In an anonymous chat message, a Politico employee argued during the meeting that merely explaining White House rationales smacks more of “propaganda” than of journalism. Though it’s unclear whether the staffer was referring to the Orr piece, Kaminski defended the article from any such suggestion during our interview. “I think was a terrific story, an original piece of reporting on a very news-heavy day,” he tells us, noting that the story “was not in any way echoing White House propaganda.” Other outlets, argued Politico management, had to follow Politico on the story.
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Another question asked whether Politico should maintain the “ ‘both sides’ blinders” if Trump tries to hold on to power — an inquiry that reflects criticism of Politico and other mainstream outlets for merely recording the arguments of opposing political players.
Those formulations align with the imperative cited by the journalism-expert community in the early days of Trumpism: Note the falsehoods with clear language and which don’t equivocate. In reference to the Scarborough smear, the New York Times called it “baseless insinuations,” and The Post a “baseless conspiracy theory.” All factual, all helpful. Another option would be a “malicious fabrication designed to stifle a prominent cable-news critic,” and even that lands a few ticks short of a satisfactory summation.
Politico, which has more than 300 journalists in the U.S. and Canada (Politico Europe has 170 employees spread across editorial and other divisions), has done its share of accountability journalism under Trump. Remember Tom Price, Trump’s first secretary of health and human services? Politico published an investigative piece in September 2017 about his extravagant reliance on charter flights. He later resigned. The publication also scooped alleged irregularities involving then-Interior Secretary Ryan Zinke, who also later resigned. The site’s health team, in particular, has broken many stories — including a big one on the Trump administration’s coronavirus lapses.
Some of the proceedings at the all-hands meeting reflected unease over the respective roles of Kaminski and Brown. As editor in chief, Kaminski is the No. 1 editor at the publication, with Brown in the No. 2 spot. Before Kaminski’s promotion a year ago, Brown’s time was split between her newsroom responsibilities and coordination with the publication’s business side — a division that arose, in part, because Kaminski’s predecessor, John F. Harris, was busy troubleshooting Politico’s expansion to state-level coverage, among other projects. One questioner noted that since the start of pandemic-related work-from-home arrangements, Kaminski had asserted more of a day-to-day role in the publication. Both Kaminski and Brown emphasized to this blog that they operate via consensus and have a working relationship that dates back to their time at Politico Europe. “My job is really to work with the owner and publisher, with the business side and with our newsroom . . . figuring out a global strategy to build up Politico into the world’s premier publication on politics and policy,” says Kaminski, who notes that he’s also “closely involved” in the journalism.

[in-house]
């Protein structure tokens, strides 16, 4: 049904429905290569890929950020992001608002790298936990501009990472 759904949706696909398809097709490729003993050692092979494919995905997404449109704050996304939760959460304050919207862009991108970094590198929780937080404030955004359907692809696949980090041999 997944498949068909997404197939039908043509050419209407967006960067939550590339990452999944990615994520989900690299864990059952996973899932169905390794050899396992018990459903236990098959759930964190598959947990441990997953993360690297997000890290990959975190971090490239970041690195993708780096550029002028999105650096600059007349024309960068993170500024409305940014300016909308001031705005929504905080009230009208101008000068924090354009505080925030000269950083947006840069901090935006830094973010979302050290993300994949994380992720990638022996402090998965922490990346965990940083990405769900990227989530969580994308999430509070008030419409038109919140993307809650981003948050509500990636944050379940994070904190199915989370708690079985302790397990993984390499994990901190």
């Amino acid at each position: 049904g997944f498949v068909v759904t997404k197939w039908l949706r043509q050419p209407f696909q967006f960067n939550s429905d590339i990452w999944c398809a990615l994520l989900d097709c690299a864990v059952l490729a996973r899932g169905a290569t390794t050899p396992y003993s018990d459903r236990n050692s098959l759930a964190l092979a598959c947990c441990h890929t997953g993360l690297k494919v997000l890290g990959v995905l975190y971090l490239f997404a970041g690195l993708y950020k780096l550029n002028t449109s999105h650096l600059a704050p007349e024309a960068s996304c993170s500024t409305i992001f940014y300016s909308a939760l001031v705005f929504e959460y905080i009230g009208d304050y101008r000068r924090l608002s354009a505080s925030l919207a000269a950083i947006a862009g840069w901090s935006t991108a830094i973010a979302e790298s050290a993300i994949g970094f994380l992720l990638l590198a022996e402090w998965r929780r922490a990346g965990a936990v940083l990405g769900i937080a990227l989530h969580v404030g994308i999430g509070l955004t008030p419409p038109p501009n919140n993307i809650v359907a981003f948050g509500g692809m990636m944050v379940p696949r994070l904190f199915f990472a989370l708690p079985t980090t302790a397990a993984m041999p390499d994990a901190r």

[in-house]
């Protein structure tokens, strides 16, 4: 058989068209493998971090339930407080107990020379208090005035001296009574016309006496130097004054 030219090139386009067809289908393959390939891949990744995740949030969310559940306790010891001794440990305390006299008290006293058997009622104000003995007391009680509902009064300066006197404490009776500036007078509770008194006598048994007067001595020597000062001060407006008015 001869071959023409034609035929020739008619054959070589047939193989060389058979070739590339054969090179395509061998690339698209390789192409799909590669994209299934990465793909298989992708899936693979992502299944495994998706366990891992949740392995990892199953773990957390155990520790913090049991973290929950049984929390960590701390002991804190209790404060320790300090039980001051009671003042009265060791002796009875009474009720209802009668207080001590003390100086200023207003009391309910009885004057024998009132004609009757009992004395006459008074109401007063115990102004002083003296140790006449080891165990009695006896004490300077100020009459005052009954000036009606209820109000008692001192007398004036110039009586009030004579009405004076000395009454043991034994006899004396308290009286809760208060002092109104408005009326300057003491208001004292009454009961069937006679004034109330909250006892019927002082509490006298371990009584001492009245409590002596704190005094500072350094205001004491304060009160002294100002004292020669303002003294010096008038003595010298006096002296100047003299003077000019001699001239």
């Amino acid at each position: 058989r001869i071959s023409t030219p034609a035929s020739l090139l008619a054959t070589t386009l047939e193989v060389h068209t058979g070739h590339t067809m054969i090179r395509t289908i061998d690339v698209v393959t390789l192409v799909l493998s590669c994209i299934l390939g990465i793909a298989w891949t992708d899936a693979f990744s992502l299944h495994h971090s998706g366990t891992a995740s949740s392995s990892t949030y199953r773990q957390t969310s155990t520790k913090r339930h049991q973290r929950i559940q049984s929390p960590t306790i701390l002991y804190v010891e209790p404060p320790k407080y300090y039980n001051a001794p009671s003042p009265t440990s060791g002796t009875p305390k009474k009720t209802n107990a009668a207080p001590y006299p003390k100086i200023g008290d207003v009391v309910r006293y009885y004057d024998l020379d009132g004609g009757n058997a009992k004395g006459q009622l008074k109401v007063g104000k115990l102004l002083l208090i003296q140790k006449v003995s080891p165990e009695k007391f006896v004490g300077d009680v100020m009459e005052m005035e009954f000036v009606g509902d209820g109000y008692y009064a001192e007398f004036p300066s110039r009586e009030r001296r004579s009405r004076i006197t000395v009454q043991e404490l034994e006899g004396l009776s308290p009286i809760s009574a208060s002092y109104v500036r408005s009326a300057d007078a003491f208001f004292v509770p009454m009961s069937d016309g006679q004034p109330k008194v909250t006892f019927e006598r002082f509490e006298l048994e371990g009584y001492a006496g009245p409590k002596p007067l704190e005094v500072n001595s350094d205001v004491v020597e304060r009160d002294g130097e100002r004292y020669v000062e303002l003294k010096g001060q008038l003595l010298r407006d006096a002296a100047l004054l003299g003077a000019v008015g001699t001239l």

We asked Kaminski to square his broader remit with his instructions on adjectives in news copy. “I kind of wish I could be more involved in the journalism day to day, because that’s what I love doing, that’s why I got into this business. But I have — Carrie’s a fantastic editor” and enjoys the “full faith” of the company, responded Kaminski.
Whatever your take on Politico or York-Barbell noun-verb constructions, the chippy discussions on White House coverage stand out for their locus on the Trump timeline: We are nearing the three-and-a-half year mark of Trump’s term, yet journalism seems to be moving further away from a consensus on how to cover him. The New York Times, over the past week, for example, has been convulsed over an op-ed written by Sen. Tom Cotton (R-Ark.), a Trump loyalist, advocating the use of the military to patrol the George Floyd protests. Weeks before that, the whole country participated in an inconclusive debate over the coverage of Trump’s interminable coronavirus briefings: Were they legitimate news or propaganda sessions? A little bit of both? “I think whenever there’s an issue or another incident with Trump, people revisit this stuff,” says a Politico staffer.
Maybe we all need a second Trump term, just to figure out a coverage strategy.